National Marine Week 2021

There are wonders to be found – buried in sparkling sand, under the greens, pinks and browns of weed in the rockpools, and beneath the shining ripples of our coastal waters. During The Wildlife Trusts’ summer celebration of all things coastal –National Marine Week – Cornwall Wildlife Trust is offering people of all ages the chance to join experts and volunteers as they seek out marine treasures. There’s so much to discover, from shells on the beach to dolphins and whales swimming by.

Final Straw Campaign – Pat Smith

They call her Action Nan for her tireless environmental campaigning. But for 72-year-old Pat Smith, it’s as much about the small gestures as the grand ones – saying no to a plastic straw with your drink or remembering to take a bag for life to the supermarket.

“We all need to get off our backsides and do something,” she says with characteristic firmness. “If every single one of us does one thing, it all adds up to big change.”

How to safely do a Beach Clean

The highest point on a beach the tide reaches is called the strandline. This is where the waves deposit items such a seaweed, natural debris, stranded marine life and, unfortunately, plastics.

A Collection of Cornish Coves

The dictionary states that a cove is 'a part of the coast where the land curves inwards so that the sea is partly enclosed' In Cornwall we have many, here's just a few you might like to explore.

Let’s Visit Cornwall’s Webcams

In these difficult days we have been spending more time on-line dreaming about where we would rather be than at home. Even for those of us based in Cornwall, we have been limited to where we can go until recently.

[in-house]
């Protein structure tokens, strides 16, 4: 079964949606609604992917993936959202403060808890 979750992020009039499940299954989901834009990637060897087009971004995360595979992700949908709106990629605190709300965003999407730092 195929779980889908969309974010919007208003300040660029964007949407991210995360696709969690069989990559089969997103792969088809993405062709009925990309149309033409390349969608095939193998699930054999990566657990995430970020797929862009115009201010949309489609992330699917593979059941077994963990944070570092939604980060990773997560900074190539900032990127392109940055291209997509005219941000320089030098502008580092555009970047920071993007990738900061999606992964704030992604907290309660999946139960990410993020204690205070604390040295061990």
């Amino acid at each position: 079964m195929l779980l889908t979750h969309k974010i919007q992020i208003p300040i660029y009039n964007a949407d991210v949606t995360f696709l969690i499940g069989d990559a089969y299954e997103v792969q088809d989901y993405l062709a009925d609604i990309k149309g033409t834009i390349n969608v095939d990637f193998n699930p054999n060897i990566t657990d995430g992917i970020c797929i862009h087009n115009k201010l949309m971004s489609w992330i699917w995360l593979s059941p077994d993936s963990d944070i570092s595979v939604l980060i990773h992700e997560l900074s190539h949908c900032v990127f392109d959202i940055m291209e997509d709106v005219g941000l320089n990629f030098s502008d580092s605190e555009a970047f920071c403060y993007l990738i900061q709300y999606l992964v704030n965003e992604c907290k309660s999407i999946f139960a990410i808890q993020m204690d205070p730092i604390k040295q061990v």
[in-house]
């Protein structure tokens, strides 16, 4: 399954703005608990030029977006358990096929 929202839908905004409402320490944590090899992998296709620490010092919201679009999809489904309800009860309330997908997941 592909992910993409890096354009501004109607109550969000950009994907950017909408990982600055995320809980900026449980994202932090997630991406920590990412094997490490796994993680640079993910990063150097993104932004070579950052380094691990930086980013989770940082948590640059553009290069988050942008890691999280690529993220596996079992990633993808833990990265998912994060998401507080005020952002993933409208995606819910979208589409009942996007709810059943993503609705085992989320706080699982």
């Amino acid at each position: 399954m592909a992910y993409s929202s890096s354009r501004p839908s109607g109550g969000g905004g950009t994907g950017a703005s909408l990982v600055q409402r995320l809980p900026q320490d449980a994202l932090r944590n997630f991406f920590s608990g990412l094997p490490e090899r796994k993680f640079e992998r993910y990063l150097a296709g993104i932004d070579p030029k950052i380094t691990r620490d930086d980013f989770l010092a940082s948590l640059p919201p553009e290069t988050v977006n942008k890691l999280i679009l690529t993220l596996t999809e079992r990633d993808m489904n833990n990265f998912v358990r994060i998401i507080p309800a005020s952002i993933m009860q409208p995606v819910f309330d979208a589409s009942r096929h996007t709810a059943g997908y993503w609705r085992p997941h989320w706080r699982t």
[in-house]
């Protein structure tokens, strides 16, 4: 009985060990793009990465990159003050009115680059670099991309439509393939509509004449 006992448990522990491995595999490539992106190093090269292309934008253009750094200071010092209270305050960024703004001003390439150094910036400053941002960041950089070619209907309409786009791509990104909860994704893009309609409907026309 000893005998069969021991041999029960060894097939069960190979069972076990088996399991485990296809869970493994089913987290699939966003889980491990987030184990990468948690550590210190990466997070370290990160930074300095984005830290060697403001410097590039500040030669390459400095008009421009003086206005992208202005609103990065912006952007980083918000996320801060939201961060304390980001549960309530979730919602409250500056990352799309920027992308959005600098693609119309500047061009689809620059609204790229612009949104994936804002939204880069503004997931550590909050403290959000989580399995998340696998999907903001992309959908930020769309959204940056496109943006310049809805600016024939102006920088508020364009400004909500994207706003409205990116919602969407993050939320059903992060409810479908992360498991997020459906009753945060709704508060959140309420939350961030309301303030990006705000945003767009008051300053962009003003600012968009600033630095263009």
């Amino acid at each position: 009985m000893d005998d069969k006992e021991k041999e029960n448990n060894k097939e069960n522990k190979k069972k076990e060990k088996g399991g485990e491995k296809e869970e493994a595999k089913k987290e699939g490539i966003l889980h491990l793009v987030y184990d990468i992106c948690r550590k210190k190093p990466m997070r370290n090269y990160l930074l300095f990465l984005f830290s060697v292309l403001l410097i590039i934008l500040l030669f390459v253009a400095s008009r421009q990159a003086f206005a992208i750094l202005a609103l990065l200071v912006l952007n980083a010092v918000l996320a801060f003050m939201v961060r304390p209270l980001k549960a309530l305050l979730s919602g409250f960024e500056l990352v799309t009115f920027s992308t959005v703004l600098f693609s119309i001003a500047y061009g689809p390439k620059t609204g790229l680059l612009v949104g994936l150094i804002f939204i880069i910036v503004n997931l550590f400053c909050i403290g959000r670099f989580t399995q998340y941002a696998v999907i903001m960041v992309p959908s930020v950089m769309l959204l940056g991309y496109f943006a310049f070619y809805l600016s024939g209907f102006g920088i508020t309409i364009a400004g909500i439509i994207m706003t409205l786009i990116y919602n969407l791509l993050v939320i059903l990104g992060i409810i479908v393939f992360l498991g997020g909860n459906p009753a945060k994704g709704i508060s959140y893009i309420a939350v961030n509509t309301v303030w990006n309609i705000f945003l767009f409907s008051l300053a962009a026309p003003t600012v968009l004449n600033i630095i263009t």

Which is why webcams have become so popular. I for one, had my second screen fixed on Mullion Cove for a few weeks at the start of lockdown, watching the tide roll out and roll in, the sun catching the island, or setting behind it, the occasional dog walker joining the lonely gull on the beach.

Sanctuaries by the Sea

All around the coast of Cornwall you will come across churches with maritime connections. Many of them have towers used as daymarks by sailors and fishermen to guide them safely back to harbour, others will be the resting place of those taken by the sea.  They have all been and continue to be a place of sanctuary, somewhere to shelter from the storm, be it the westerly winds or the troubles in your life.

Here's a selection of religious sites going around the coast from the far north to the south eastern corner.

 

Morwenstow Church:

Responsible dog ownership - it’s a lot more than picking up the poo!

Cornwall is a wonderful place to live, as well as visit, and with many people wishing to enjoy Cornwall with four-legged friends, it also has a high proportion of dog ownership. Many of our valued visitors also want to enjoy Cornwall with their pets, and this is especially welcome at the quieter times of the year and shoulder seasons, when you can enjoy different aspects of Cornwall.